Drought is considered the greatest threat to farmers growing field crops, the frequency and severity of which has increased worldwide.
Agriculture and water resources in an over warming scenario have been the subject of research, with direct losses suffered by 1.5 billion people being estimated at US $124 billion from 1998 to 2017. Therefore, water scarcity is a critical concern in agriculture due to its direct impact on crop yield, which directly affects the worldwide economy.
A biostimulant (BS) is understood as any compound, microorganism or mixture of them, with the exception of fertilizers and pesticides.
BSs are commonly ecofriendly substances and inert for the ecosystems, their utilization is widely reported in the literature as enhancing tolerance against stress or increasing yield in the field.
Regarding plant health, BSs are presented as a good alternative to achieve the yearly EU goals announced in the communication: “A Farm to Fork Strategy for a fair, healthy and environmentally-friendly food system”. A good example of this way of thinking is L-pyroglutamic acid utilization (Pyr), which is able to save 30% of water requirements, reaching higher yields. However, to be effective, weekly treatments of 500 g per hectare are required.
These involve an extra cost per hectare of 20€ each week to reduce watering by 30% with some losses in yield. One of the main reasons is probably the easy degradability of BSs. Indeed, the application of pure bioactive compounds is also very limited due to their fast release, low solubility, and poor bioavailability.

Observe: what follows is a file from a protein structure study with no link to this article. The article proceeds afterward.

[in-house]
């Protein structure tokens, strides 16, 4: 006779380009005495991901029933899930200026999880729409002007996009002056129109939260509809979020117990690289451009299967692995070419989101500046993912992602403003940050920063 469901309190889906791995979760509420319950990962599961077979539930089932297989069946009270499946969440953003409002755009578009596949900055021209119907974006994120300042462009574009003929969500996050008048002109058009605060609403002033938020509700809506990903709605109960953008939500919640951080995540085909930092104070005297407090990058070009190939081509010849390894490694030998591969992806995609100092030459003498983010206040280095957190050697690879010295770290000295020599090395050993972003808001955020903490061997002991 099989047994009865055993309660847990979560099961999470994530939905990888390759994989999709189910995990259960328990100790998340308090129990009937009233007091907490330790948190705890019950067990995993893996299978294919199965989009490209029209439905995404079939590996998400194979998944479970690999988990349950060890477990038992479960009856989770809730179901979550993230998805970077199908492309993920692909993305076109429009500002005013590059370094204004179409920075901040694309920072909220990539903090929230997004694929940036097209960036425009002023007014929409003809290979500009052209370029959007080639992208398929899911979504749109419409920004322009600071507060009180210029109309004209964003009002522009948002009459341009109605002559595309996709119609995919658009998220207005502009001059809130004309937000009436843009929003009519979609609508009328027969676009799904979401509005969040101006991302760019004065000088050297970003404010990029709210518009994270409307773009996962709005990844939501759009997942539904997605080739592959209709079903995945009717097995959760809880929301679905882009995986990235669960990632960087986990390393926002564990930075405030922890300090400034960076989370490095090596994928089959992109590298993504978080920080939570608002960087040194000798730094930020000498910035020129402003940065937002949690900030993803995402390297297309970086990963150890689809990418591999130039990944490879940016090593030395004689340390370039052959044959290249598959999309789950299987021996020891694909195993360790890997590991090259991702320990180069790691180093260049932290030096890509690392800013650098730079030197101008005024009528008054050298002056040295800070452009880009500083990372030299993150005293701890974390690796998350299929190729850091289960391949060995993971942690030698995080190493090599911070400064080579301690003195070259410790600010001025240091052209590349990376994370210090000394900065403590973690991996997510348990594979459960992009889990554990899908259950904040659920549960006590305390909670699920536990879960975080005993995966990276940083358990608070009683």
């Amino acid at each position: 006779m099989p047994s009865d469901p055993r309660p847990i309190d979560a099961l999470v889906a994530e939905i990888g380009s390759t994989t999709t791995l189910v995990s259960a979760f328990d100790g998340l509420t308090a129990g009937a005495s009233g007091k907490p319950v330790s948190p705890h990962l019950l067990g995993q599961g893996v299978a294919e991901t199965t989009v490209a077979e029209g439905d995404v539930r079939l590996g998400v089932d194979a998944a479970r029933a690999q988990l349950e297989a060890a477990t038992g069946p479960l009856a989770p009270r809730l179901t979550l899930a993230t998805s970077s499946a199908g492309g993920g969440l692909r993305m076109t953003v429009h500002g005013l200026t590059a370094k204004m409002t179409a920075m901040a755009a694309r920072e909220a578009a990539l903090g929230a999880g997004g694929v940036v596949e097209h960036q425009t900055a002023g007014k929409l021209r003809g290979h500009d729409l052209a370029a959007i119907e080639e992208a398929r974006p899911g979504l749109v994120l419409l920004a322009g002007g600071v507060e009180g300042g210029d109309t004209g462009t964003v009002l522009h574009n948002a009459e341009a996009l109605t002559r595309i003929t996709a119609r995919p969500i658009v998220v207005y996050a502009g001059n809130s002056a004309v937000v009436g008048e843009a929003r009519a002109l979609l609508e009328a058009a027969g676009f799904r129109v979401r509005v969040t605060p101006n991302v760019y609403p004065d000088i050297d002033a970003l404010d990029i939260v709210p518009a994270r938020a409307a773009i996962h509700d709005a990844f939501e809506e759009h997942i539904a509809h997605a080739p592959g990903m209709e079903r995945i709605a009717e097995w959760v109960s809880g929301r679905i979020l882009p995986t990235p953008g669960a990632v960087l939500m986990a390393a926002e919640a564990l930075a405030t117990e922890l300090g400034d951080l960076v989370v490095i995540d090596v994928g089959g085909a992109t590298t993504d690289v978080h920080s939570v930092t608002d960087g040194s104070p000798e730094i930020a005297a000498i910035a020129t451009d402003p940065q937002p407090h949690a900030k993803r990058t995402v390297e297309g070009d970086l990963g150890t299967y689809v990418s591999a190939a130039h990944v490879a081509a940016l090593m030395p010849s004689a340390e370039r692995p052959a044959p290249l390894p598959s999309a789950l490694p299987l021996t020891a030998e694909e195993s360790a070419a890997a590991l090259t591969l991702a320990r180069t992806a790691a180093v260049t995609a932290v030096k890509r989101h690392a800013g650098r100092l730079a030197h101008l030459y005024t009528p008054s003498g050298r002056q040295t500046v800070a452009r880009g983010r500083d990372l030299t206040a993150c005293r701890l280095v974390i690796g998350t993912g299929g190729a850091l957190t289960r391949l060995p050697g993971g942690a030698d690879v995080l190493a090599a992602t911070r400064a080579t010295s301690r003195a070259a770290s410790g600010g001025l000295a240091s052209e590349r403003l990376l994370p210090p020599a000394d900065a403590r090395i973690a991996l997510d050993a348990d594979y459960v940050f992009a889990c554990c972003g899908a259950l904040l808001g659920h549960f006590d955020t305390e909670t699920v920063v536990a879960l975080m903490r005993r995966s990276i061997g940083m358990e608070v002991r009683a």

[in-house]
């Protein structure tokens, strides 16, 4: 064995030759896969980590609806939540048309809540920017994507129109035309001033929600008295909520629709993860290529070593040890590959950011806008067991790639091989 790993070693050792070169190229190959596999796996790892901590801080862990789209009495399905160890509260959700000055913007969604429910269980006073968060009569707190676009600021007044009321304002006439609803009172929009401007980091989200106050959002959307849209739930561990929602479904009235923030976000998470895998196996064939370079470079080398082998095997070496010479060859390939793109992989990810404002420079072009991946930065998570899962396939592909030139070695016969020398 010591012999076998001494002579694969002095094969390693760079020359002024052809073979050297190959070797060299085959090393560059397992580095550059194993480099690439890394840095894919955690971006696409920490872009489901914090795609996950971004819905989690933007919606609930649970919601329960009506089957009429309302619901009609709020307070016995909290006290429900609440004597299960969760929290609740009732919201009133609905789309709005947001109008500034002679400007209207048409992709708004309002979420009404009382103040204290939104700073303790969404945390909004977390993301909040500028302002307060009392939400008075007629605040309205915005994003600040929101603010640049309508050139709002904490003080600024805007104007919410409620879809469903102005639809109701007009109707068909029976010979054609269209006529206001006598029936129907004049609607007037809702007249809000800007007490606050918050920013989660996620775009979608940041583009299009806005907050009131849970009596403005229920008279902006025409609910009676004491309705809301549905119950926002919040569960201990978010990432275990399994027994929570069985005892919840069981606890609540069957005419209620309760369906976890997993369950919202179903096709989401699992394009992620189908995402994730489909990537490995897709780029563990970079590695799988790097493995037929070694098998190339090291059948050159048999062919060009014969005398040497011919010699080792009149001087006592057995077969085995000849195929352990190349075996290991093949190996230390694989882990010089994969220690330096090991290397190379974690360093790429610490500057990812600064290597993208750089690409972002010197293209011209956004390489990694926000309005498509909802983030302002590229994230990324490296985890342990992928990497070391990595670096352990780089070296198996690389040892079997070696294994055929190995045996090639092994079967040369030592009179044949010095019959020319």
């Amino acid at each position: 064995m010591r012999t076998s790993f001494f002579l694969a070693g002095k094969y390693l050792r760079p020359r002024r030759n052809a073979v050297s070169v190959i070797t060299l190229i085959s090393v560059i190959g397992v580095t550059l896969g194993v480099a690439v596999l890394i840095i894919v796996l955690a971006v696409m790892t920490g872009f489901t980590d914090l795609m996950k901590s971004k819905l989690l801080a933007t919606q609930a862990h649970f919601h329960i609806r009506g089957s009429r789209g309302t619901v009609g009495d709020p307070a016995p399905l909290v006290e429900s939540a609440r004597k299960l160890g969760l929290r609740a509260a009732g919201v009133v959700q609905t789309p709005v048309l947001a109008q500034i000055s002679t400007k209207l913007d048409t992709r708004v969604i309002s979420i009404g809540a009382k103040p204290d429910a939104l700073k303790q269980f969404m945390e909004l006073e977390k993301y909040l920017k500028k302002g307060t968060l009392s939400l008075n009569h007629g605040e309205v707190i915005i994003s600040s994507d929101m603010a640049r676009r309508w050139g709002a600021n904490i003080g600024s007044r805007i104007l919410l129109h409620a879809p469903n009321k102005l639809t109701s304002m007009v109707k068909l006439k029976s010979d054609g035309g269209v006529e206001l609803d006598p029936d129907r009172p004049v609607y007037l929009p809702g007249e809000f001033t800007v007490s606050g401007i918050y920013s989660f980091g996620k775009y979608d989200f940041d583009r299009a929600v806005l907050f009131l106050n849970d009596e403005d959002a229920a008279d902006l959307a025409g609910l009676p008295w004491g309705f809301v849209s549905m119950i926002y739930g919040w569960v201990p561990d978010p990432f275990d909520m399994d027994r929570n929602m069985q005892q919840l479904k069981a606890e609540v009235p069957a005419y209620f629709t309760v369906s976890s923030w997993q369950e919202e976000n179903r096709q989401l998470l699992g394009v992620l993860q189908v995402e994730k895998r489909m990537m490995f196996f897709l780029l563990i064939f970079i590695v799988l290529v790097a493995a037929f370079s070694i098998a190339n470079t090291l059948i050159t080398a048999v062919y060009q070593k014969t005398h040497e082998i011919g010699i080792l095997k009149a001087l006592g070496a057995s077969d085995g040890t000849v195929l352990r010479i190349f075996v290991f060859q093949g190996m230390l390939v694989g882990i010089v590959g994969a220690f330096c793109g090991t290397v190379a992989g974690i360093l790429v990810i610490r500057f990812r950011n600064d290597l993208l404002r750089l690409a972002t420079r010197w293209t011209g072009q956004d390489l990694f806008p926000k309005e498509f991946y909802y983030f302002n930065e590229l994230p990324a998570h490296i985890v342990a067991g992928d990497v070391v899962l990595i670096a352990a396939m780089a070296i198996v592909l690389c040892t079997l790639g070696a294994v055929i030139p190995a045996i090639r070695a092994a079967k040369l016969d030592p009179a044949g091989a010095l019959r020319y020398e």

An alternative to counteract these disadvantages is nanoencapsulation. The present project is a novel interdisciplinary approach to this, which aims to multiply BS effectiveness and reduce agricultural costs, by constructing a Nanostimulant (nanoparticle that encloses a BS). It updates traditional BS applications in the field by using the most advanced nanoencapsulation techniques
PhD in Plant Science
Centre for Sustainable Agriculture and Food Technology (ISOPlexis) - University of Madeira
Marie Curie Fellow
Graduated in 2008 from the University of La Laguna. Obtained in 2013 his doctoral thesis at the Institute of Natural Products and Agrobiology of the CSIC (Spain).
His research activity began after the discovery of some of the properties of Menadione Sodium Bisulfite, which is capable of increasing tolerance to salinity stress in plants after a single treatment. This was the subject of an international patent in 2010. The study of the mechanisms of action allowed him to obtain a doctorate, focusing not only on increasing tolerance but also describing the interaction of the compound with the plant. In 2016 he registered his second international patent, in this case using non-proline cyclic amino acids in order to help the plant enhance the osmotic adjustment.
Both patents, after his license in the company, allowed me to enter the world of the Agrochemical Industry, starting to work in 2015 at the Biovert S.L Company located in Lleida (Catalonia).
In 2017, he was awarded with a Torres Quevedo postdoctoral grant from Spanish Science Ministry of Science and Technology for the period 2017-2020.
Currently, he is on leave from said company to carry out a Marie Skłodowska-Curie Actions postdoctoral fellow at the University of Madeira, specifically at the Centre for Sustainable Agriculture and Food Technology (ISOPlexis), to carry out the project “Biostimulants nanoencapsulation to increase yield under drought stress” until March 2024.
Dr. Jiménez-Aris is coauthor of 16 scientific manuscripts and actually is reserve at the Expert Group for Technical Advice on Organic Production from the European Community